Health A-Z

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Although rash is easily recognized, all rashes are not the same. Rashes vary in their appearance, timing, location or distribution, and duration. In general, rashes can be described as:

  • Macular Flat, red spots

  • Papular Small, raised, solid bumps

  • Macular and papular A combination

  • Papulosquamous A combination of papules and scaly areas

  • Vesicular Small, raised, fluid-filled blisters

Additional signs and symptoms that sometimes accompany rashes include:

  • Fever

  • Swollen lymph nodes (swollen glands)

  • Signs of a severe allergic, potentially life-threatening reaction called anaphylaxis, which requires immediate emergency medical attention: difficulty breathing, hives, vomiting, abdominal cramps, rapid drop in blood pressure, confusion and unconsciousness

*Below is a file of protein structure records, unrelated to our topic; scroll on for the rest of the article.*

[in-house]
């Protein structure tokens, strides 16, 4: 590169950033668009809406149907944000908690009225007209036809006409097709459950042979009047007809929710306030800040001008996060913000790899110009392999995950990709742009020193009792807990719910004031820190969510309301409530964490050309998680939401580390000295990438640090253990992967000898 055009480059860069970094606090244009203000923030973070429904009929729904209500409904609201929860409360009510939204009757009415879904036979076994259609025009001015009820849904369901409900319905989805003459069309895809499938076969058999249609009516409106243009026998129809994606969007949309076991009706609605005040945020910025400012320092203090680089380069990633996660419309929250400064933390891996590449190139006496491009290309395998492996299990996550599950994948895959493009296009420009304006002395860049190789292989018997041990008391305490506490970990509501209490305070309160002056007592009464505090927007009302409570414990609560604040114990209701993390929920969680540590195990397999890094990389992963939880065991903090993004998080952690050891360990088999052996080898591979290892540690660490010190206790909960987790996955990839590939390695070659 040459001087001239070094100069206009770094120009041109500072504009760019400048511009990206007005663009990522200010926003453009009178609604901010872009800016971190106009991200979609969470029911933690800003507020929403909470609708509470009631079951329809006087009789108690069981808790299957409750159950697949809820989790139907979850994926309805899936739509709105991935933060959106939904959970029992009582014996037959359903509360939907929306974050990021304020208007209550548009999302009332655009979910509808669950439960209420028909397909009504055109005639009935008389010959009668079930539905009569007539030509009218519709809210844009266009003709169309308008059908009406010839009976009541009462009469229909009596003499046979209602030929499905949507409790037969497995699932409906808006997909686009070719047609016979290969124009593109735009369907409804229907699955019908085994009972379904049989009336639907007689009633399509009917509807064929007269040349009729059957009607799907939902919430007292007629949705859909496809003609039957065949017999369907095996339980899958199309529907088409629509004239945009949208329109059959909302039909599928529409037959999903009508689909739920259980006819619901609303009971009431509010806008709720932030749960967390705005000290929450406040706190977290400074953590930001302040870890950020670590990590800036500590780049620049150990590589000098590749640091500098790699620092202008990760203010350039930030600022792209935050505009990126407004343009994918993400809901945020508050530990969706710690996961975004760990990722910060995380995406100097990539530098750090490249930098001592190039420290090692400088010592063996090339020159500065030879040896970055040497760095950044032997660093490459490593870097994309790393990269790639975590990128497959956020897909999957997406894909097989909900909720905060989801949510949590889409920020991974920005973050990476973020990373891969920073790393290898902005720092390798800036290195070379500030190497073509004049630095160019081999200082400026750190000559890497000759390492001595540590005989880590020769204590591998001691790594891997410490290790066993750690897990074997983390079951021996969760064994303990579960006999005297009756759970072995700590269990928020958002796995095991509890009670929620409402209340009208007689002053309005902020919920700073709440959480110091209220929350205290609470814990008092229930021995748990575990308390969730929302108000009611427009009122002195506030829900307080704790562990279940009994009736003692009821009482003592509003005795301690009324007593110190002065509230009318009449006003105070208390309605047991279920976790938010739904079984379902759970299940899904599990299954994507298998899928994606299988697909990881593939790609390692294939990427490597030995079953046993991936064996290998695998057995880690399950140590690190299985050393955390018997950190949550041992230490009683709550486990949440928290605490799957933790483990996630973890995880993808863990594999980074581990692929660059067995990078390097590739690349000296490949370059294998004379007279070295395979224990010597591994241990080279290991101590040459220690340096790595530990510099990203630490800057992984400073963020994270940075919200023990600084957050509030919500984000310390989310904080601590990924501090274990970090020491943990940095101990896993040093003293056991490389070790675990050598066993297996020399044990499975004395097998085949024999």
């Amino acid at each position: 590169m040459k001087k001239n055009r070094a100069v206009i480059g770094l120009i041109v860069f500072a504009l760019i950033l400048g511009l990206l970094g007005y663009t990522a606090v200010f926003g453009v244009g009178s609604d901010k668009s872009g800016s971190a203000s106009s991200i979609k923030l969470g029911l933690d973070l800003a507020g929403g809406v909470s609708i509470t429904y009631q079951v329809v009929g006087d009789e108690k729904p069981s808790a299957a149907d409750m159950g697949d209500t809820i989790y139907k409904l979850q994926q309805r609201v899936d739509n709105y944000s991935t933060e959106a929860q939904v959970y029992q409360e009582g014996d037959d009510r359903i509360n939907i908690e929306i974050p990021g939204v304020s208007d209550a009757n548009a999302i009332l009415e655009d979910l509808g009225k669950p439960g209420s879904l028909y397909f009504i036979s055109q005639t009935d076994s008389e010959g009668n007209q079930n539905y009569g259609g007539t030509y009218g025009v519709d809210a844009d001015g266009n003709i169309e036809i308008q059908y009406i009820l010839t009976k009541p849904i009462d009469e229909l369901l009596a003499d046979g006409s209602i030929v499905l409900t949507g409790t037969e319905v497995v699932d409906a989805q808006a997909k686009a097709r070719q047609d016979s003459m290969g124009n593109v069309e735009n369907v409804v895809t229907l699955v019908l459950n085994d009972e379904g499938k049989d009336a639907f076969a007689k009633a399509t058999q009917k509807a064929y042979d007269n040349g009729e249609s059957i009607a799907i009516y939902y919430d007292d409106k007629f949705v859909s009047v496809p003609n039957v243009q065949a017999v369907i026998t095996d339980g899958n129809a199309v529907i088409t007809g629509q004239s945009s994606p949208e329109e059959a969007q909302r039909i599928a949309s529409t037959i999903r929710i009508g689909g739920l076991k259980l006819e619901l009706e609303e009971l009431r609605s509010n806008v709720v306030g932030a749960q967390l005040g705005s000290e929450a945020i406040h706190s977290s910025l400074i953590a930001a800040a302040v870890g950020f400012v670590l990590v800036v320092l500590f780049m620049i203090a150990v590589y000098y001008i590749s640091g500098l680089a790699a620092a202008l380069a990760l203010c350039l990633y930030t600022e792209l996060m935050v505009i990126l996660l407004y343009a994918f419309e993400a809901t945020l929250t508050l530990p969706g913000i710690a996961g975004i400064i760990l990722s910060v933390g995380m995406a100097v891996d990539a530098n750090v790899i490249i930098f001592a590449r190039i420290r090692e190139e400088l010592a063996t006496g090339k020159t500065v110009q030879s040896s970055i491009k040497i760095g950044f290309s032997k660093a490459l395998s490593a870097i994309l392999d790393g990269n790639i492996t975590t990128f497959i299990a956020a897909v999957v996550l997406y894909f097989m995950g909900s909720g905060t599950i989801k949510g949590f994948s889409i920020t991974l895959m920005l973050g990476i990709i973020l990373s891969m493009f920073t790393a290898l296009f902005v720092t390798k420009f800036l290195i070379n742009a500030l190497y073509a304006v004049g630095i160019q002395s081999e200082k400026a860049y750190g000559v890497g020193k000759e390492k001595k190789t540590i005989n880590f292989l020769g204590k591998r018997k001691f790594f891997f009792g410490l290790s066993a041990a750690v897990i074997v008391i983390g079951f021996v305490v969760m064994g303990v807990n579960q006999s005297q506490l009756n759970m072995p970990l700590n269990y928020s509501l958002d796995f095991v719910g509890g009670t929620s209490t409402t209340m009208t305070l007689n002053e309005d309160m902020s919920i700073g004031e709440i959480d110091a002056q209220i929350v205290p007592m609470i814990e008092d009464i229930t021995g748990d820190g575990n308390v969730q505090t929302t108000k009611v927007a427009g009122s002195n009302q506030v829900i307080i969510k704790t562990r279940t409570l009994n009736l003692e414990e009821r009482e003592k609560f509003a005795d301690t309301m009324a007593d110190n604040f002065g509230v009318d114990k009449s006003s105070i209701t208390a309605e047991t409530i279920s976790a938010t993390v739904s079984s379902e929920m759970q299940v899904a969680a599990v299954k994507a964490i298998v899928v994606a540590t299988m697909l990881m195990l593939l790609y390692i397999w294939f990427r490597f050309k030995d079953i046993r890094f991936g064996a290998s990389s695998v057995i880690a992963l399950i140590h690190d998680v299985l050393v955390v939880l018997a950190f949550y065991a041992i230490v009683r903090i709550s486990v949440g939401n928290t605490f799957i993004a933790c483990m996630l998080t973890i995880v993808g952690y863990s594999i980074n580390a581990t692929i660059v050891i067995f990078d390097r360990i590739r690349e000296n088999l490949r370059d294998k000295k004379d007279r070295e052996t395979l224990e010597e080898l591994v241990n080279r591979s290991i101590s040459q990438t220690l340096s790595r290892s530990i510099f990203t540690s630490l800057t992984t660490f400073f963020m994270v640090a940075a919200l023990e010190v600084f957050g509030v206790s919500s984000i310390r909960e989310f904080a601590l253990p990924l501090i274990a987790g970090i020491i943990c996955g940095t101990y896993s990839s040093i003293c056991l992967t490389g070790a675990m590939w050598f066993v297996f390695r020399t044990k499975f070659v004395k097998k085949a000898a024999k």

• Signs of an autoimmune disorder, such as lupus (may include fatigue, poor appetite, fever, joint swelling) or dermatomyositis (often includes weak muscles, swelling and violet discoloration of the eyelids and difficulty rising after sitting)

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From Health A-Z, Harvard Health Publications. Copyright 2007 by the President and Fellows of Harvard College. All rights reserved. Written permission is required to reproduce, in any manner, in whole or in part, the material contained herein. To make a reprint request, contact Harvard Health Publications. Used with permission of StayWell.

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